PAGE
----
Background: This phase II RCT was conducted to determine the feasibility and acceptability of brief behavioral therapy for cancer-related insomnia (BBT-CI) in breast cancer patients undergoing chemotherapy. We also assessed the preliminary effects of BBT-CI on insomnia and circadian rhythm in comparison to a Healthy Eating Education Learning control condition (HEAL).
Methods: Of the 71 participants recruited, 34 were randomised to receive BBT-CI and 37 to receive HEAL. Oncology staff was trained to deliver the intervention in four community clinics affiliated with the NCI. Insomnia was assessed with the Insomnia Severity Index (ISI), and circadian rhythm was assessed using a wrist-worn actiwatch.
Results: Community staff interveners delivered 72% of the intervention components, with a recruitment rate of 77% and an adherence rate of 73%, meeting acceptability and feasibility benchmarks. Those randomised to BBT-CI improved their ISI scores by 6.3 points compared to a 2.5-point improvement in those randomised to HEAL (P = 0.041). Actigraphy data indicated that circadian functioning improved in the BBT-CI arm as compared to the HEAL arm at post-intervention (all P-values <0.05).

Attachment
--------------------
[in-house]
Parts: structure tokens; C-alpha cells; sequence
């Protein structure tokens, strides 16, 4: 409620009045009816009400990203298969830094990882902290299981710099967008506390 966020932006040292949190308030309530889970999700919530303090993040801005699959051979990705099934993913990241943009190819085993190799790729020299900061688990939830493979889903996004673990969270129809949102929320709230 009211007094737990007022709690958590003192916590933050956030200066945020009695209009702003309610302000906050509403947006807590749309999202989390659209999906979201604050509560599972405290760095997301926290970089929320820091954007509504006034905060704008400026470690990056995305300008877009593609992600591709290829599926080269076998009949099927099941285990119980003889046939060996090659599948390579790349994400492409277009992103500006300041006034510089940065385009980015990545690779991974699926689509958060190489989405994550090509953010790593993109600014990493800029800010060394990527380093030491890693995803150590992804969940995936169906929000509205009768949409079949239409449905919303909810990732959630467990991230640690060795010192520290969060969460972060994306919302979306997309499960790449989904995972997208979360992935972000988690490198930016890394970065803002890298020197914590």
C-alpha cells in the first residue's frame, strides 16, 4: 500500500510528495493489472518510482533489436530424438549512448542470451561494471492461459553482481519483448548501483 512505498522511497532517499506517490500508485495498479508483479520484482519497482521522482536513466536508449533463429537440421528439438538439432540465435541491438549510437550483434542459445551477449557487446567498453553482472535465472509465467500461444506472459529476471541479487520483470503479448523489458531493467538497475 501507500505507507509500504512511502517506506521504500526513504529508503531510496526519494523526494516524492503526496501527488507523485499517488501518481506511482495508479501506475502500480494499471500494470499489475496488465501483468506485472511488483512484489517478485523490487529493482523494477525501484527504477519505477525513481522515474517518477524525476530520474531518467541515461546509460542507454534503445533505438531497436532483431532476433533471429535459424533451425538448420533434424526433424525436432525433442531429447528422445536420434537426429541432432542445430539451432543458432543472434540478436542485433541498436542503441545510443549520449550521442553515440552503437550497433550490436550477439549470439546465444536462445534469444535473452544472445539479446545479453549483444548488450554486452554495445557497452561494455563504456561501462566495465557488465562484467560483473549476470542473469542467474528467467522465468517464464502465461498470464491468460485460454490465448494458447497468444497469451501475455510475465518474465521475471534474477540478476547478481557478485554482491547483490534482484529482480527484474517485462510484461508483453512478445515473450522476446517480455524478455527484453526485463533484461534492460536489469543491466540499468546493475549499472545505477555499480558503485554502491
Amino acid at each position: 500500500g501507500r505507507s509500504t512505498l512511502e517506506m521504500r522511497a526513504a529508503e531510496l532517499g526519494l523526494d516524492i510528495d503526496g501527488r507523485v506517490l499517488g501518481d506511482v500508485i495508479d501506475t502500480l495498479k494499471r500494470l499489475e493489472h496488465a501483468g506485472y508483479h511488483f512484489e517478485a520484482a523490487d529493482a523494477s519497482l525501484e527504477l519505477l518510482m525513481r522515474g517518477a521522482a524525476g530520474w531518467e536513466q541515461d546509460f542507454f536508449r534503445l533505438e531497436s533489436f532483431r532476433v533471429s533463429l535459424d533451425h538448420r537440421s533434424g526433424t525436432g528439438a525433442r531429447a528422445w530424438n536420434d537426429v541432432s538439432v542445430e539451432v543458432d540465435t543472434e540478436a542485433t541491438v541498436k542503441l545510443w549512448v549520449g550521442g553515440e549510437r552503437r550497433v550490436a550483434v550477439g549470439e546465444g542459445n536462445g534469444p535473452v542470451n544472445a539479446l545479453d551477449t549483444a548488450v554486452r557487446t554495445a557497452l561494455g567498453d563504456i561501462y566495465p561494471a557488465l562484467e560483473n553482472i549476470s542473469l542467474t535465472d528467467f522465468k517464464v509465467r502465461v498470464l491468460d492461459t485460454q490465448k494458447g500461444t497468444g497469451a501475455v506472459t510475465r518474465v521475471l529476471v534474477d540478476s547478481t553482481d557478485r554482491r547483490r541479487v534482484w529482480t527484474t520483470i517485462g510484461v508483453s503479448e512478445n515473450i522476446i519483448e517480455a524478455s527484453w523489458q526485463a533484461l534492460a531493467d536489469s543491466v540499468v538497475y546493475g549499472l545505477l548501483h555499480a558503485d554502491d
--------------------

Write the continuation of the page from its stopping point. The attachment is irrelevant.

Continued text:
Conclusions: BBT-CI is an acceptable and feasible intervention that can be delivered directly in the community oncology setting by trained staff. The BBT-CI arm experienced significant improvements in insomnia and circadian rhythm as compared to the control condition.